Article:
"The best thing to do is acknowledge that it was stupid,'' Miller said Friday, before turning his attention to Sabres fans. "I appreciate their patience. I know it's a hard situation. I still don't even know the right message because it was just a stupid, useless waste of time.''
Miller, who played a role in negotiations, called himself "embarrassed'' that it took more than six months of negotiations to reach an agreement. At one point during talks, he gave up on the possibility of there being a season this year.
And he laid the blame on owners, specifically singling out Commissioner Gary Bettman, whom he accused of being the reason why the four-month lockout wasn't resolved sooner.
"In my mind, it always had to be January in Gary Bettman's mind,'' Miller said. "Obviously, he had something in his head and he was going to see how far he could take it. So there's really no going up against Gary, when he has something in his head.''
For someone who hasn't played in a competitive game since April 5, the ever-outspoken Miller seems already in midseason form.
"It's exciting to be back. It's the way you that you're supposed to feel,'' he said. "It's not in the board room, so that's good. It's getting back on the ice, and that's the important part.''
Spending much of his offseason in southern California, Miller arrived in Buffalo on Thursday, and was on the ice for what's expected to be the players' final informal practice at a suburban arena. Training camp is tentatively set to open Sunday, and a 48-game regular season to start a week later.
A seven-year veteran, Miller is the face of the franchise, and regarded as a team leader. His arrival was welcomed by the Sabres, and also by numerous fans. About 300 onlookers -- the largest turnout this week -- lined the boards to watch the open practice.
Aside from his frustrations regarding labor talks, Miller was in an upbeat mood. Walking out of the locker room with his mask perched above his head exposing a familiar patchy beard -- "It's my lockout beard'' -- he then flashed a big smile and waved his glove hand before taking the ice.
Before taking any questions from reporters afterward, Miller first wanted to find out what's been happening in Buffalo, and then shook hands with each member of the media.
"There,'' he said. "We're reintroduced again, eight months later.''
Now it's time to get to work in what will be a shortened season, and for a high-priced Sabres team that was among the NHL's biggest busts after missing the playoffs last season.
Buffalo (39-32-11) finished ninth in the Eastern Conference and was hampered by a rash of injuries, including Miller missing a nine-game stretch because of concussion-like symptoms. On the bright side, Miller hopes the team can pick up where it left off after closing last season on a 15-5-4 roll.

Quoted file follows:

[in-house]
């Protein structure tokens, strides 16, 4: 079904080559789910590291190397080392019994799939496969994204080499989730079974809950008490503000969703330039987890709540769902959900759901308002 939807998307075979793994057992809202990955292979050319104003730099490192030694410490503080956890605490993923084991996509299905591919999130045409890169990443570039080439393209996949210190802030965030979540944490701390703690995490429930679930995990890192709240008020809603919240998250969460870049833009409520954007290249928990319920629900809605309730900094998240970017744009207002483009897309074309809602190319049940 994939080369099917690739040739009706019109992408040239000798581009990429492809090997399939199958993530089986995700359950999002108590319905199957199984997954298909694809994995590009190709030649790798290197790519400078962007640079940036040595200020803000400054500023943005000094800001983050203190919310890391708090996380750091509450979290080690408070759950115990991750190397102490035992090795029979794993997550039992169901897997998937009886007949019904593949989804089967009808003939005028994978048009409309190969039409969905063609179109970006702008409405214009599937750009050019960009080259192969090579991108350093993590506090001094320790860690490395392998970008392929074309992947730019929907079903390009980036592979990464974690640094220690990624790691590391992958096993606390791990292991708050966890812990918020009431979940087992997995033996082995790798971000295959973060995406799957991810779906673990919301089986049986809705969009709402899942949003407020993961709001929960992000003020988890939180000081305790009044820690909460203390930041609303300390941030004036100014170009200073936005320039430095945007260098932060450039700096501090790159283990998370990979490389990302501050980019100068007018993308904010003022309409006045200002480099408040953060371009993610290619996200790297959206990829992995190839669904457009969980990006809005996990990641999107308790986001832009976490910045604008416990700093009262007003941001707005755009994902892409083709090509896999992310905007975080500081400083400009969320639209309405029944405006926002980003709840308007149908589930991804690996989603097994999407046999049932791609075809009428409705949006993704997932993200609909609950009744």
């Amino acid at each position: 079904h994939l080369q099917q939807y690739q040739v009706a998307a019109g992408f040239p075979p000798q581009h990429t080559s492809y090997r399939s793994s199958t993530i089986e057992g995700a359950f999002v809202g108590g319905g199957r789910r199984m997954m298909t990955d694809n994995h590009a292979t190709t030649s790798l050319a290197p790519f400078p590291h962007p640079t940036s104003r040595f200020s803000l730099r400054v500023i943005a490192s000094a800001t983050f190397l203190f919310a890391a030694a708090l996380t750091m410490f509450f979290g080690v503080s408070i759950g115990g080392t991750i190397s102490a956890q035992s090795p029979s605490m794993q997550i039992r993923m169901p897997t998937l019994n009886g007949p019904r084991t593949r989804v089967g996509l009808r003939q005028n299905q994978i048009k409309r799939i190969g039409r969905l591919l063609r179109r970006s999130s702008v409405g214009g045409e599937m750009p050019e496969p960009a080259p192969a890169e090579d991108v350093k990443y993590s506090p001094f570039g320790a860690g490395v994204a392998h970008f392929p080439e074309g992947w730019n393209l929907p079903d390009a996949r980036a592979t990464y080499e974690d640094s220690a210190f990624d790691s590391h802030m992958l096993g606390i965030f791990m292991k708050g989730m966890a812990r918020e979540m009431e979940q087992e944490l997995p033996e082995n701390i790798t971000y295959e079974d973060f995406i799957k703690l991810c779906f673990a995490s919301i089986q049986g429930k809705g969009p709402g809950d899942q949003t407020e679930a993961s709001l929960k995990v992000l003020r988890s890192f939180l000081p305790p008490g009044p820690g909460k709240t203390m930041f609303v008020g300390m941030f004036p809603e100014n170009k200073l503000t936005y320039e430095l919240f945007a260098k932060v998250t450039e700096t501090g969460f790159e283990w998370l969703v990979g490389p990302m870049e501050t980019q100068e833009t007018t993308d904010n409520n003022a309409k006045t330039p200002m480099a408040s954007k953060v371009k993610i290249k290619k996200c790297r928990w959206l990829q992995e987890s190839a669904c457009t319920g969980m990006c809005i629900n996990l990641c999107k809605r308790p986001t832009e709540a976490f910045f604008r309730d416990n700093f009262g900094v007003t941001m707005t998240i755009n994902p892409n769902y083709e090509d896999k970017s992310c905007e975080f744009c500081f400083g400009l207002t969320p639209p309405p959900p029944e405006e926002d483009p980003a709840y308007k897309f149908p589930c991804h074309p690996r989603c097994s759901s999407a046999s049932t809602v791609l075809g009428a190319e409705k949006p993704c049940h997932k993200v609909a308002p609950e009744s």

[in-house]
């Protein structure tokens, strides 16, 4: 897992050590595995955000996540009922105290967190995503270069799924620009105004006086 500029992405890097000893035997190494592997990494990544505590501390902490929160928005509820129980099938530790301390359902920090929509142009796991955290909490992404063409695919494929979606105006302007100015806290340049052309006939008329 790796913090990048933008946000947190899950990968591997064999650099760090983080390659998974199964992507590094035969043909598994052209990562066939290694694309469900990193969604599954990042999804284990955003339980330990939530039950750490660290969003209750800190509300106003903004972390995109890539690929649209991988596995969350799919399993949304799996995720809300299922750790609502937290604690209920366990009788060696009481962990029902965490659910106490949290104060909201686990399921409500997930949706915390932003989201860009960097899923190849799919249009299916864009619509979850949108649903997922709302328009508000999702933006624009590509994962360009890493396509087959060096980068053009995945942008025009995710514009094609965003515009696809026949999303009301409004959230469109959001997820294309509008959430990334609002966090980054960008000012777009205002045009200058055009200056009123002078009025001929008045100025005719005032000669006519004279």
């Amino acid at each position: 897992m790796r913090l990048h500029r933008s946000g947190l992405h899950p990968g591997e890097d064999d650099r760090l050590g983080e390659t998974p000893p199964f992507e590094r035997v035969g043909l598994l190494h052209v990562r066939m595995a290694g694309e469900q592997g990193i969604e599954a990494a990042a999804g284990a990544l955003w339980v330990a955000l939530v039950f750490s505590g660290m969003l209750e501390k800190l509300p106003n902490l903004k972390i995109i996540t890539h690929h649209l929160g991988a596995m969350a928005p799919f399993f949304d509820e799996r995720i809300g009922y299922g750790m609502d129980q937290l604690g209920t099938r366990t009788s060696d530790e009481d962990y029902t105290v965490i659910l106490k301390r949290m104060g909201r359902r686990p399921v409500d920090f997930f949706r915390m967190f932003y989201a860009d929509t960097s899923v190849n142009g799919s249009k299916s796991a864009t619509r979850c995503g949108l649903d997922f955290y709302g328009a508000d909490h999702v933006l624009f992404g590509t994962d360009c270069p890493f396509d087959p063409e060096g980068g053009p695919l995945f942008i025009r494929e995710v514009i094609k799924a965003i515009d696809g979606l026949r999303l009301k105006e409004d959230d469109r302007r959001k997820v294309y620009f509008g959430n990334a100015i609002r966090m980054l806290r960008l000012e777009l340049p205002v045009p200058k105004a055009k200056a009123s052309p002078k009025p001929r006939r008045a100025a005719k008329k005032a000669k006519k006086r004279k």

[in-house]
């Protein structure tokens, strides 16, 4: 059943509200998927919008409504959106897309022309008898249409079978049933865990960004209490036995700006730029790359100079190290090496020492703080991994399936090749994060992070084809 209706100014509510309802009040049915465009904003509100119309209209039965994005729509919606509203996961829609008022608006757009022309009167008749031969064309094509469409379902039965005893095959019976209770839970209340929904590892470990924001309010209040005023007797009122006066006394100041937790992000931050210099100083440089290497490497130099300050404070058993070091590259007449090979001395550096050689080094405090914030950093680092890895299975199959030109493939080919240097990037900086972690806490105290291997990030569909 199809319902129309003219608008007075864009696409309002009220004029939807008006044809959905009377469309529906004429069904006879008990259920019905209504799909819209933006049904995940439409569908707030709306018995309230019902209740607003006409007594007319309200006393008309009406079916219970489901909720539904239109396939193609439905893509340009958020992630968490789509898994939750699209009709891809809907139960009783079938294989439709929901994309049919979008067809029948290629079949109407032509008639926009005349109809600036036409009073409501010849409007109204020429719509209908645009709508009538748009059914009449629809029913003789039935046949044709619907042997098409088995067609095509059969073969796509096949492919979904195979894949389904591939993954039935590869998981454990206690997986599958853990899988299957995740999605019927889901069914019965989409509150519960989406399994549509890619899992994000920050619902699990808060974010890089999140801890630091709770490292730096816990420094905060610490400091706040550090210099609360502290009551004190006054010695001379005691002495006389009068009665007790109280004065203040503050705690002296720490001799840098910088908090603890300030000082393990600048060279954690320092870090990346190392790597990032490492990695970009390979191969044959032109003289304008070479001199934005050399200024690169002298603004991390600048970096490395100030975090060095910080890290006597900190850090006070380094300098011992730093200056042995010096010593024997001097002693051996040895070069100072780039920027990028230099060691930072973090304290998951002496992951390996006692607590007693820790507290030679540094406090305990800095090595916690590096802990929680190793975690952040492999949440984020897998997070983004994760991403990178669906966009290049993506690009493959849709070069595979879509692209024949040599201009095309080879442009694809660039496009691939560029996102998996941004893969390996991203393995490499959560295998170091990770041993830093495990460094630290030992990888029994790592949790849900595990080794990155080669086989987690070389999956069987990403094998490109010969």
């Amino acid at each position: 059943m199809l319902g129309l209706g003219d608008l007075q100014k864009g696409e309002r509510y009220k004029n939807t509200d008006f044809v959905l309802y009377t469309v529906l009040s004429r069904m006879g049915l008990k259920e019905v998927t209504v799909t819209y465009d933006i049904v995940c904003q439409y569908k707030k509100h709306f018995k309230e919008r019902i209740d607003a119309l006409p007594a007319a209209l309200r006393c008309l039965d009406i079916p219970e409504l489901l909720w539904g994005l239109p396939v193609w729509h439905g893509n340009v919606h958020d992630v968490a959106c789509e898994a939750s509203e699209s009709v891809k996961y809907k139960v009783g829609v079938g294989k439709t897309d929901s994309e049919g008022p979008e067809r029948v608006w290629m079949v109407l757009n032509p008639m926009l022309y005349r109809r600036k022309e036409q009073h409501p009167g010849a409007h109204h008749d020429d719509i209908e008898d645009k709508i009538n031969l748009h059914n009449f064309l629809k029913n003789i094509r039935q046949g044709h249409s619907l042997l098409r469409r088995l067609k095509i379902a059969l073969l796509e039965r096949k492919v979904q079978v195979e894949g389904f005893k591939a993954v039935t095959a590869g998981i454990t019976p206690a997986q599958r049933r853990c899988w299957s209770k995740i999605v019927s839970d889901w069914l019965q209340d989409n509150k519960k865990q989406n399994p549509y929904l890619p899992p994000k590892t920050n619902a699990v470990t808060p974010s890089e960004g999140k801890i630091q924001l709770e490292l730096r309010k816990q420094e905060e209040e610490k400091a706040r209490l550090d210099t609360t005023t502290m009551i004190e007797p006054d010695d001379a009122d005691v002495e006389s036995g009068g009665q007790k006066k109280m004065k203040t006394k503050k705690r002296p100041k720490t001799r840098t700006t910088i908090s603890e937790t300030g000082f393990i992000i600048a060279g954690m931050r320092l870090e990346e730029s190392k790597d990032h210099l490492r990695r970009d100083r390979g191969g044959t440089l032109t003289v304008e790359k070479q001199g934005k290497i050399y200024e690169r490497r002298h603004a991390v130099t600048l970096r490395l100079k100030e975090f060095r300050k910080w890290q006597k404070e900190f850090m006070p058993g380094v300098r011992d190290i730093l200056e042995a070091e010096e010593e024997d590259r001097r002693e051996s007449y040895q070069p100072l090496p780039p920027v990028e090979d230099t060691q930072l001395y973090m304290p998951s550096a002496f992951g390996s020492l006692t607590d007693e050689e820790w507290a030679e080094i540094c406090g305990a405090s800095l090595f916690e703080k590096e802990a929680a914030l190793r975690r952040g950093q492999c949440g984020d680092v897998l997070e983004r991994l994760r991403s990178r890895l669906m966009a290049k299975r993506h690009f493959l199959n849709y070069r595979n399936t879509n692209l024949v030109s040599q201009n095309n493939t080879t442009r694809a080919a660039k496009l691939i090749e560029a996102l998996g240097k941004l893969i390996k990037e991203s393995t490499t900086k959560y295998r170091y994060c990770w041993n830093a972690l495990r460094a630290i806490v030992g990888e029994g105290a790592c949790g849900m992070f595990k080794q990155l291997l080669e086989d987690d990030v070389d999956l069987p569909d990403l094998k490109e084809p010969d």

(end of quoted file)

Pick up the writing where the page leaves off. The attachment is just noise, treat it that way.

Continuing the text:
The challenge for Miller is getting himself ready to carry much of the load during a tightly packed stretch of games.
"Hockey-wise, I'm in a pretty good spot,'' he said. "Mentally, I always kind of knew it was going to be a short sprint kind of situation. It's not a surprise for anyone of us.''
Coach Lindy Ruff has already projected that he's targeting Miller to play between 36 and 38 games.
Miller hasn't given any thought to how many games he'll play, but has been accustomed to being the Sabres workhorse.
He's appeared in 59 or more games in each of his past six seasons. That includes 2009-10, when he was the NHL's Vezina Trophy winner after going 41-18-8 in 69 NHL regular-season games, and six more games at the Winter Olympics in Vancouver, where he led the United States to win a silver medal.
"I just want to be that guy, and we'll go by that,'' Miller said. "I think if I'm playing at a high enough level, I'd like to be in net.''
Unlike some NHLers who spent part of the lockout playing overseas, Miller elected to stay home. He said the insurance premiums on his contract proved expensive. He also noted that he wanted to make sure there were no lingering effects from the head injury he sustained last year.
Miller spent much of his time working out in California, where he skated between three and four times a week. He mostly worked out with numerous members of the defending Stanley Cup-champion Los Angeles Kings such as Jarret Stoll, Brad Richardson, Justin Williams and Rob Scuderi. Several other NHLers, including Pittsburgh's Sidney Crosby, spent a few months also working out with them.
"I've been skating pretty consistently since June, but it's not the same as playing with your teammates,'' Miller said. "It's been missing from my life for the past eight months, that's a long time.''